Why are Anglophone novels more worthy of attention than Ottoman shadow puppetry or the art of knot-tying? Just what are the humanities for?
Postwar culture was divided between “freedom” and “totalitarianism.” Or was it?
Once, Black women employed textile arts both as a mutual aid network, and as a safe space to envision a Southern Black liberated life.
On both sides of the border, artivistas—art activists—infuse their creative and political work with minority struggle and solidarity.
What do we see when looking at art from the perspective of the infrastructures that sustain it?
Guadalupe Maravilla makes multimedia art to grapple with his “traumatic experiences” as a unaccompanied child and undocumented migrant.
Millions of items looted from Africa during the colonial era remain housed in private collections and museums around the world.
By making familiar objects strange, two new books of poetry reveal the limits of overly simple critique.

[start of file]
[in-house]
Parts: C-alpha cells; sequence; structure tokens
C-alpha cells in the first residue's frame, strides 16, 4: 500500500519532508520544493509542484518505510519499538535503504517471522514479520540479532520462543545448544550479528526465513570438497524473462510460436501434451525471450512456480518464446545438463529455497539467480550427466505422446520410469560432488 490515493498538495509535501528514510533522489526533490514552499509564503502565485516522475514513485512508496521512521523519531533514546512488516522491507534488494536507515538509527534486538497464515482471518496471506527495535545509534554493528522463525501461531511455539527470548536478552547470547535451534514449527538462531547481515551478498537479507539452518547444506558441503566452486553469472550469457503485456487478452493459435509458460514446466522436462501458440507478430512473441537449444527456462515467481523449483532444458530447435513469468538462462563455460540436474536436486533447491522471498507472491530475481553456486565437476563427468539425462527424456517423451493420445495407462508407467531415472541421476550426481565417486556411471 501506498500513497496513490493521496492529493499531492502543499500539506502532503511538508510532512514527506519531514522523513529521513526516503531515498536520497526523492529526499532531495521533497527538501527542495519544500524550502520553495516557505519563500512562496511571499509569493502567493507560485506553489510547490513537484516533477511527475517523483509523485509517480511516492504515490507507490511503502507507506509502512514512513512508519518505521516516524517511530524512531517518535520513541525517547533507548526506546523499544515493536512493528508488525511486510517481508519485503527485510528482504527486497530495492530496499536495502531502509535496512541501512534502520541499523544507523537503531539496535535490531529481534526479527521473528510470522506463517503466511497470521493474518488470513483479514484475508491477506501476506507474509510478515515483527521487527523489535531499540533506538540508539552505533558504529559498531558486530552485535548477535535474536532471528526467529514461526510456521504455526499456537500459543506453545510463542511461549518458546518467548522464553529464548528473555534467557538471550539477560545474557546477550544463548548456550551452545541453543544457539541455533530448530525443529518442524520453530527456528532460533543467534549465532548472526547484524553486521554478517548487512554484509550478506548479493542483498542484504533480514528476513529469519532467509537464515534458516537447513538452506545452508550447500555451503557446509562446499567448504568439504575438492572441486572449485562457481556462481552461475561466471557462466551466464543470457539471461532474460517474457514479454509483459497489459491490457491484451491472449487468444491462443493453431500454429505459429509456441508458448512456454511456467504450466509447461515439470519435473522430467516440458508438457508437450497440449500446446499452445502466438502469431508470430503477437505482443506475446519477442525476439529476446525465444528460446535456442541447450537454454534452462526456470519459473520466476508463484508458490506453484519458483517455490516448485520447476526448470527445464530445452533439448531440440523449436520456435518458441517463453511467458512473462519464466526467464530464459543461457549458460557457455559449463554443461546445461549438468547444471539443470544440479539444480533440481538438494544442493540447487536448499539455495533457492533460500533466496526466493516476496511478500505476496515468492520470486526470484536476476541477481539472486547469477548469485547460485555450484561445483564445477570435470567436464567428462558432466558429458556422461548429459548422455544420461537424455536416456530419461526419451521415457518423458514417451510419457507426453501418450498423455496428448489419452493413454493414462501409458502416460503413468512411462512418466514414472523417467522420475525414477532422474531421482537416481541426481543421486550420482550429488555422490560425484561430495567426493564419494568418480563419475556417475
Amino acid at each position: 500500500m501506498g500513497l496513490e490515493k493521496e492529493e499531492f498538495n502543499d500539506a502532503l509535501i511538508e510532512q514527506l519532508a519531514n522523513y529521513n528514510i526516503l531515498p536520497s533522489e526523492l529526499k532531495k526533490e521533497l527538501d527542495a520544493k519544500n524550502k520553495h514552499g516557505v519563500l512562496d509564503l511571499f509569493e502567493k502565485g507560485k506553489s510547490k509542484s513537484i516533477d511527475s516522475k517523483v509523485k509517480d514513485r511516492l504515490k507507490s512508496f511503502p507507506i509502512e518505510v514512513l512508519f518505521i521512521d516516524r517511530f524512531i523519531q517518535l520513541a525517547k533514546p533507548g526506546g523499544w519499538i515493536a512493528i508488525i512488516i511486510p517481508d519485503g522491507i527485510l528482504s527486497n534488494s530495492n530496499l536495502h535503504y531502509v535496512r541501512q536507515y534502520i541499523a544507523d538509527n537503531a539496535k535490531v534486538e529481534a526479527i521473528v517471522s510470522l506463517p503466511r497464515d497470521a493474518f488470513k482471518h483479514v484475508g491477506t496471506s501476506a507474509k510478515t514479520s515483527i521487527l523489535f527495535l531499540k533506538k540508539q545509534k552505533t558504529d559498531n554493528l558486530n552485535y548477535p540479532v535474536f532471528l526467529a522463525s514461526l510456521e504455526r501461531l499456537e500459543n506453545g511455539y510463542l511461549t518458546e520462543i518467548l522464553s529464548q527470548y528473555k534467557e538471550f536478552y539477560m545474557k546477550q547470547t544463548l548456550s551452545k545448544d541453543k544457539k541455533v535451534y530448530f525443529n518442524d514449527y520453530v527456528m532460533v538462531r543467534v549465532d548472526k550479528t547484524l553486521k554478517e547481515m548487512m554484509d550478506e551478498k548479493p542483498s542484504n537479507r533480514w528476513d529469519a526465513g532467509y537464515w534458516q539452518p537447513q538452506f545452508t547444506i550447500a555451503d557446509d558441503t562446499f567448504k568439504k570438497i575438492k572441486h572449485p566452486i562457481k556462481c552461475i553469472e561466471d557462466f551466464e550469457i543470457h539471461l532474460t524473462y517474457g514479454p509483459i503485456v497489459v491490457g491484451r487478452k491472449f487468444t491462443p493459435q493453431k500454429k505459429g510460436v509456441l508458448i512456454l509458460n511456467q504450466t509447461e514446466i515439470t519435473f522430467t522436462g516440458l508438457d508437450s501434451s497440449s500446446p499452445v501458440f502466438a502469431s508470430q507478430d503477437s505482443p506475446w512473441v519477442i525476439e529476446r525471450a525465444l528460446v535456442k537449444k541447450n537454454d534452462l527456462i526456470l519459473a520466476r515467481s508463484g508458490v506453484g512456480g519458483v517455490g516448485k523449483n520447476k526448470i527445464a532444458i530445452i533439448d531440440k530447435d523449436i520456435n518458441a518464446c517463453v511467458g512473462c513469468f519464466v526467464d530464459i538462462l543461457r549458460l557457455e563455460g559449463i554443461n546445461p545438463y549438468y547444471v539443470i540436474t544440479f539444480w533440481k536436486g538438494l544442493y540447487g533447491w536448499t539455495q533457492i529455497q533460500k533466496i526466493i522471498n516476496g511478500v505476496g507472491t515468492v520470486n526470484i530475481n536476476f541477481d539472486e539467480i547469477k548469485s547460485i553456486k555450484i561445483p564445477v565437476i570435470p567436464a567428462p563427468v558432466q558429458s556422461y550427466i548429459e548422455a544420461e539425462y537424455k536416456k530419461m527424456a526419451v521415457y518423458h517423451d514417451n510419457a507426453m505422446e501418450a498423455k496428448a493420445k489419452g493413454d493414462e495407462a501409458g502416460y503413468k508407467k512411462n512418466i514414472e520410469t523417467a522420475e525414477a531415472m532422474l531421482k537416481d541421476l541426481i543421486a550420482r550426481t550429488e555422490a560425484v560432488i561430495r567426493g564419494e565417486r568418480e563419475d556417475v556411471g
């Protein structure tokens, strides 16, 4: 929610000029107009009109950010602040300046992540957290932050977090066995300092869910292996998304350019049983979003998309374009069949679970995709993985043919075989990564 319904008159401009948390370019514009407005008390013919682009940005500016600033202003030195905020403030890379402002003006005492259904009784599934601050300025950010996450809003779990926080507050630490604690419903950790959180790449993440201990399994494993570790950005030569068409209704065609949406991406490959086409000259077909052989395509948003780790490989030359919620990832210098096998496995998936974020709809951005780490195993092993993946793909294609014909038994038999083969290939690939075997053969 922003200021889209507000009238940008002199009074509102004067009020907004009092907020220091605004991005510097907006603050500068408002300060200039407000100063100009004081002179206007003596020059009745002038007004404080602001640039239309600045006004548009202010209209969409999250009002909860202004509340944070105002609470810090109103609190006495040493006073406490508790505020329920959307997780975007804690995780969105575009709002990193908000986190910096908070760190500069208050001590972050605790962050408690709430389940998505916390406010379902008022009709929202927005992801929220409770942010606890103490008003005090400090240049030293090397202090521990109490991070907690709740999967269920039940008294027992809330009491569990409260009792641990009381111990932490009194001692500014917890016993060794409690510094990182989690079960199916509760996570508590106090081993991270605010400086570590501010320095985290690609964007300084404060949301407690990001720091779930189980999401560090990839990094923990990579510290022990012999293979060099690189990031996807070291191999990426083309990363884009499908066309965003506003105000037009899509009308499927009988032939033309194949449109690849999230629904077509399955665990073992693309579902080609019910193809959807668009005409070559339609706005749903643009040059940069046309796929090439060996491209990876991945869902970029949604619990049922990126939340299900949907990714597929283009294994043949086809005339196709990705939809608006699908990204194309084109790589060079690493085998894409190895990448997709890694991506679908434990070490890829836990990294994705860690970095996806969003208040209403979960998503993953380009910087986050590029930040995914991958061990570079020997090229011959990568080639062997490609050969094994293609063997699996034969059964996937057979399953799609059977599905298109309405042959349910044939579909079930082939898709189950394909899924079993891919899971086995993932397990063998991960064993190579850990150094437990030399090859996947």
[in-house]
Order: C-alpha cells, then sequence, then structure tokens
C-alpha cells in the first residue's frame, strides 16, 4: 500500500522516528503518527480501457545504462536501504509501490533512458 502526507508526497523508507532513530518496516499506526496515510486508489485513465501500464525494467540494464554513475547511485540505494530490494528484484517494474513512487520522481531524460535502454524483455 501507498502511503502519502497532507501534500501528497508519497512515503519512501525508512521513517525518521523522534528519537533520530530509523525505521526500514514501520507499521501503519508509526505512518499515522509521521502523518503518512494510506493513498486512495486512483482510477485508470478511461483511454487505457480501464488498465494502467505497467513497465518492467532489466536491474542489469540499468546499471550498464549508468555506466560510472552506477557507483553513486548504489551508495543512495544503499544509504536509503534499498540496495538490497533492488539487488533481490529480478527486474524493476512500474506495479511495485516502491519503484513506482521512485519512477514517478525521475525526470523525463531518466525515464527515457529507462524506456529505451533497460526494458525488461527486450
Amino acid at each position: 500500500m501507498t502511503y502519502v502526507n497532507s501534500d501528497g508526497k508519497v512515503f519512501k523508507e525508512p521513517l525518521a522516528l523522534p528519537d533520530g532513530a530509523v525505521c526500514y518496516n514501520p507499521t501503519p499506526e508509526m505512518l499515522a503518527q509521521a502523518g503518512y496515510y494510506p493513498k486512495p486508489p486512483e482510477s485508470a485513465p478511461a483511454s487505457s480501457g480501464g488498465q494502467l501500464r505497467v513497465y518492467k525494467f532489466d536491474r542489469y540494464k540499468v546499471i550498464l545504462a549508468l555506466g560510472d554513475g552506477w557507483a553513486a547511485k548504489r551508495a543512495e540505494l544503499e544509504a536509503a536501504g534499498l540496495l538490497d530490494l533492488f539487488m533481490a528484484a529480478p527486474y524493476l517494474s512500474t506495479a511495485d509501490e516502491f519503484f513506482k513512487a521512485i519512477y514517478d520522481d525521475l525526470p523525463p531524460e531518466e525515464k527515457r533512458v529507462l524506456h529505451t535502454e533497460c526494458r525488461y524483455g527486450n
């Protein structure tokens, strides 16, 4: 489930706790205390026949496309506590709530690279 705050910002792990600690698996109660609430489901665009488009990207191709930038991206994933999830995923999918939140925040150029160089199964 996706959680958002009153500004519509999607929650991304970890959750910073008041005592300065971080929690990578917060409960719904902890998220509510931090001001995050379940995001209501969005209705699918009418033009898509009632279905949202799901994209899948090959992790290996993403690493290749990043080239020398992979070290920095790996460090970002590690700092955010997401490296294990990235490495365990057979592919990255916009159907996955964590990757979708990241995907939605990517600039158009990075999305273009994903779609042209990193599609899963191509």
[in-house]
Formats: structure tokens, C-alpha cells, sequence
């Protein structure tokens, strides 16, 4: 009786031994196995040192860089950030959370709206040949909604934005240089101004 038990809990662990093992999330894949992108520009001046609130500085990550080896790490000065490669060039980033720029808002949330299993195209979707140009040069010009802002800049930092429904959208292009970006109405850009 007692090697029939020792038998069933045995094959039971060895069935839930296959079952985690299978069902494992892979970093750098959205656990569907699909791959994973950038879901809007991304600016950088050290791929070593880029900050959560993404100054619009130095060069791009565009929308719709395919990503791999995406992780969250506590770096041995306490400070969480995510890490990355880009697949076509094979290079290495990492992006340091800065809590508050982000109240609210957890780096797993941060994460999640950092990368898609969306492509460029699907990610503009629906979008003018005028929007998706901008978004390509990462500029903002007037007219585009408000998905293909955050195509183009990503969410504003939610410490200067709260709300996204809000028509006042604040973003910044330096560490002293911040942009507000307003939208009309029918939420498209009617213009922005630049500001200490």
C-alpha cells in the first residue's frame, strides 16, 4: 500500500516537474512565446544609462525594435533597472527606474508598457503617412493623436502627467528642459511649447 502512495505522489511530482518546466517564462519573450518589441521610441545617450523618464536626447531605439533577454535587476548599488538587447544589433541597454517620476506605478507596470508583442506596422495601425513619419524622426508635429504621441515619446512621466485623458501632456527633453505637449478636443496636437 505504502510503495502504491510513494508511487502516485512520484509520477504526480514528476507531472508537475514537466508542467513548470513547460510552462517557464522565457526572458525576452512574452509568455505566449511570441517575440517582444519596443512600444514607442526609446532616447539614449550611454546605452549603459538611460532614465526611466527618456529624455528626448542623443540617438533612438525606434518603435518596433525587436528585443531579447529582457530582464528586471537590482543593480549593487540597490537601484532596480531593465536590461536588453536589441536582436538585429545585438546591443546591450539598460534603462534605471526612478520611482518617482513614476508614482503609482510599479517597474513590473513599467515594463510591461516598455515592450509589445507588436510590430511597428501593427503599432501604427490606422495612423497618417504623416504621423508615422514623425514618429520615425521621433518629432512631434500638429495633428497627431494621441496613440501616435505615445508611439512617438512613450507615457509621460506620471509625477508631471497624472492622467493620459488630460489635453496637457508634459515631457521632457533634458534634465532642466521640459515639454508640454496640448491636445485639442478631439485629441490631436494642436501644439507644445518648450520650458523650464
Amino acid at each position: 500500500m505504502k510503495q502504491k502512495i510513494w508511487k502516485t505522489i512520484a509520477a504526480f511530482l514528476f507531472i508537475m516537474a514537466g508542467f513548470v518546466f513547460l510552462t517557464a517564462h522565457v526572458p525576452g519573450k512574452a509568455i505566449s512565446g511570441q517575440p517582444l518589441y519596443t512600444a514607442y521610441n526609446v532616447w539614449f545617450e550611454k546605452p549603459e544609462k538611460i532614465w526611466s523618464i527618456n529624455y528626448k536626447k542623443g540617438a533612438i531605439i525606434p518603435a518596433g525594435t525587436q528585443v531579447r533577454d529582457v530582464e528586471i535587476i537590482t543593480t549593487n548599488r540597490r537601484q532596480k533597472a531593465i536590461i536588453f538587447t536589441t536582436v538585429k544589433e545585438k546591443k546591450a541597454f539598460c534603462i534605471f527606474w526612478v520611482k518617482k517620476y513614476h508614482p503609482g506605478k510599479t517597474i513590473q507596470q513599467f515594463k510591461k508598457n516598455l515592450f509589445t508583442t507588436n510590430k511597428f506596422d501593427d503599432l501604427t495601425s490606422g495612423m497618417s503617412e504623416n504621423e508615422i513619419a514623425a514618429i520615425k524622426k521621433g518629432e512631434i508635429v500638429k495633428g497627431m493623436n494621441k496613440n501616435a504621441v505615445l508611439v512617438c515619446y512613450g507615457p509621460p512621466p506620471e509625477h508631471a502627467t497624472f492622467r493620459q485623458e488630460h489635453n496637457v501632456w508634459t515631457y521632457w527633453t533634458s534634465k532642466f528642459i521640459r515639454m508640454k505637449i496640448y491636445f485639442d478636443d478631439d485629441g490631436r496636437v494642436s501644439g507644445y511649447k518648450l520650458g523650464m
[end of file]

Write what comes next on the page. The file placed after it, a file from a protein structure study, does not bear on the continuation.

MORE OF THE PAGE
The documentary "Paris Is Burning" obscured the ordinary lives of queer people of color, but new footage reveals how the film could have been different.
In lockdown, one shop asked for people to submit comics of “a utopian world after we survive this moment.” Hundreds around the world answered.
In art, it is often said, less is more. The same may also be true for criticism.
Can the inherent contradictions of “whiteness” and the “decolonial” ever align with the reparative potential of photography?
An exhibition of Japanese textiles celebrates repaired clothing: flipping salvage into sustainability, and damage into beauty.
How could any Belgian graphic novel escape Tintin’s shadow? Enter Brecht Evens’s The Making Of.
Television responded to our cultural—and planetary—existential crisis with The Good Place.
Studies of museum patronage mostly focus on social class. That's not the whole story.
“First: Why are we not making more progress? Second: Why do so many people hate environmentalists?”
Denis Williams was a painter in London, a novelist in the Sudan, an art historian in Nigeria, and an archeologist in his native Guyana: the polymath’s polymath ...
Milan 1919: Fascism was founded as a movement almost exactly a century ago, by journalist and agitator Benito Mussolini along with a gaggle of World War I ...
It was a triumph bagging the last table on the busy rooftop bar, especially so late ...